Musical rehab program for IDF soldiers suffering from PTSD facing closure

Between 10%-15% of injured soldiers suffer from PTSD, with about 4,000 people across Israel suffering from the condition.

Avihai Hollender (photo credit: EYAL HIRSCH)
Avihai Hollender
(photo credit: EYAL HIRSCH)
A musical education program that helps rehabilitate IDF soldiers suffering from Post-Traumatic Stress Disorder (PTSD) is facing closure due to budget cuts caused by the coronavirus crisis.
Soul Key, a program at The Israeli Conservatory for Music in Tel Aviv, was founded five years ago and is the only program of its kind in the world, according to their press release.
Some 60 former combat soldiers, from the Yom Kippur War until Operation Protective Edge, are students in the program.
“Treating our soldiers, our sons, in hospitals - is an idea that is hard to wrap your head around, and rightly so, that is why I looked for an alternative that would allow rehabilitation in a normal environment,” said Yifat Greenwald-Cohen, an alumnus of the conservatory and a professional clinical psychologist who treats PTSD at the Sheba Medical Center who was gravely injured in the Tze'elim Disaster A training accident and helped create the Soul Key program.
“There aren’t enough words that can explain a traumatic experience," added Greenwald-Cohen. "I remember myself lying in bed in the hospital after the Tze’elim disaster, I was listening to music - and I started crying. Through the music I was able to process the mental pain and connect to it.”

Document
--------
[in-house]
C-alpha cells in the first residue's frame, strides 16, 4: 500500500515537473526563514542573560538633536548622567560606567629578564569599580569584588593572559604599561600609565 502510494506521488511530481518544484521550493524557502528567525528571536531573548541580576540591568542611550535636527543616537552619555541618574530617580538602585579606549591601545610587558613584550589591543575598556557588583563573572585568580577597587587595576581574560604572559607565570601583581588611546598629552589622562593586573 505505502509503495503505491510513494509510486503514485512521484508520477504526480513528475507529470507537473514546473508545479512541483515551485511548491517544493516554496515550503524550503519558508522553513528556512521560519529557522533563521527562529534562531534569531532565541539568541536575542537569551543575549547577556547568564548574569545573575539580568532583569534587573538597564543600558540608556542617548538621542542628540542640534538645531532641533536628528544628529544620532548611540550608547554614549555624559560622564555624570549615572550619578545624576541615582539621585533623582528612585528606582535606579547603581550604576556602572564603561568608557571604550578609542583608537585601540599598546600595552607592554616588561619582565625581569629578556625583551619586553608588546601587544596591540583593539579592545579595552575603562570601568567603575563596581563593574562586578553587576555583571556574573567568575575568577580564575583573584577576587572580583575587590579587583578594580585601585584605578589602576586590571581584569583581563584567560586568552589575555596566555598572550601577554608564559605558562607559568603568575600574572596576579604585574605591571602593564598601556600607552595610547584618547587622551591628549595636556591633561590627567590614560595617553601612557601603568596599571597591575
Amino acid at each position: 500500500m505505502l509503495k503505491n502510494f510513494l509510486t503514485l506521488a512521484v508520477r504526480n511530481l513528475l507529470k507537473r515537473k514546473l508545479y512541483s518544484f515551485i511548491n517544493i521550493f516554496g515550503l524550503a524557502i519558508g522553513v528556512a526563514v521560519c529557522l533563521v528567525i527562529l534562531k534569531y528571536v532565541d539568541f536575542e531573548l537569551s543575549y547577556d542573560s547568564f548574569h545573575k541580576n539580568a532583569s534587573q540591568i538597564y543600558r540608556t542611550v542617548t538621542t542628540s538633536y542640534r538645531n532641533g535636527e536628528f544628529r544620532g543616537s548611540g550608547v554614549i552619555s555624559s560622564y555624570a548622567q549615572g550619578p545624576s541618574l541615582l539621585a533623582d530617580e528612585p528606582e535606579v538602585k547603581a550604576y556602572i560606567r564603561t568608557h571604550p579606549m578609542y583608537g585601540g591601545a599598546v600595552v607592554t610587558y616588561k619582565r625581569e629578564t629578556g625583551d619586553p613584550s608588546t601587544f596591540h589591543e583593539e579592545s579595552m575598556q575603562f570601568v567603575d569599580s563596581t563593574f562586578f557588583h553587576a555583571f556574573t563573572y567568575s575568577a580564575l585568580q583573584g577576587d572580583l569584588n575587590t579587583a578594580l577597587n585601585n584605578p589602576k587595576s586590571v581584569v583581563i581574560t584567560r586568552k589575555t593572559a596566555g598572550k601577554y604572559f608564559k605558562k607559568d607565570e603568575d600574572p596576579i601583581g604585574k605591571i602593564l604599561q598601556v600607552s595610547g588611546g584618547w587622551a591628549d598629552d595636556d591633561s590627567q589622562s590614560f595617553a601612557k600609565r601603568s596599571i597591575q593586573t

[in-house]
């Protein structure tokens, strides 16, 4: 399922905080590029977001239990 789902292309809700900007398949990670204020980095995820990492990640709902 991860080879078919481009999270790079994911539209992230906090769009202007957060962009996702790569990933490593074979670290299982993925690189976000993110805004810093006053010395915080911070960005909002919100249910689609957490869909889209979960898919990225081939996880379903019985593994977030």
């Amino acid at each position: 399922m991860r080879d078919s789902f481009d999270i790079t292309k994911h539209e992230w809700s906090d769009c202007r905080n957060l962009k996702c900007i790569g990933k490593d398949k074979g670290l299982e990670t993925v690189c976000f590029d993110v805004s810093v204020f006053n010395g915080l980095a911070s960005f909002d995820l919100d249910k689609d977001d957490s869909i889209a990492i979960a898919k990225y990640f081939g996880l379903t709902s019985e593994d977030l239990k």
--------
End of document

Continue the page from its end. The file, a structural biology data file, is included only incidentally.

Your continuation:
Greenwald-Cohen explained that she created the program because she saw how those suffering from PTSD were often isolated and stigmatized and she wanted to create a non-stigmatized rehabilitation environment in "the heart of Israeli society."
"There is a need for social awareness and understanding of the hardships, needs and appreciation that these soldiers deserve," added Greenwald-Cohen. "People rehabilitate where there is a purpose and where there is constant progress with meaningful results. Due to the success of the 'Soul Key' program, my dream is to open several other centers across the world where there is a need to spread the message."
Between 10%-15% of injured soldiers suffer from PTSD, with about 4,000 people across Israel suffering from the condition.
Soul Key is turning to the public with a fundraising campaign asking for donations to help keep the program running during the coronavirus crisis and to help expand the program to other locations around the world.
One of the students of the program, Avihai Hollender, released a song and music video as part of the campaign called "Father can’t find peace" which discusses the pain and hardships of living with PTSD. Watch above.
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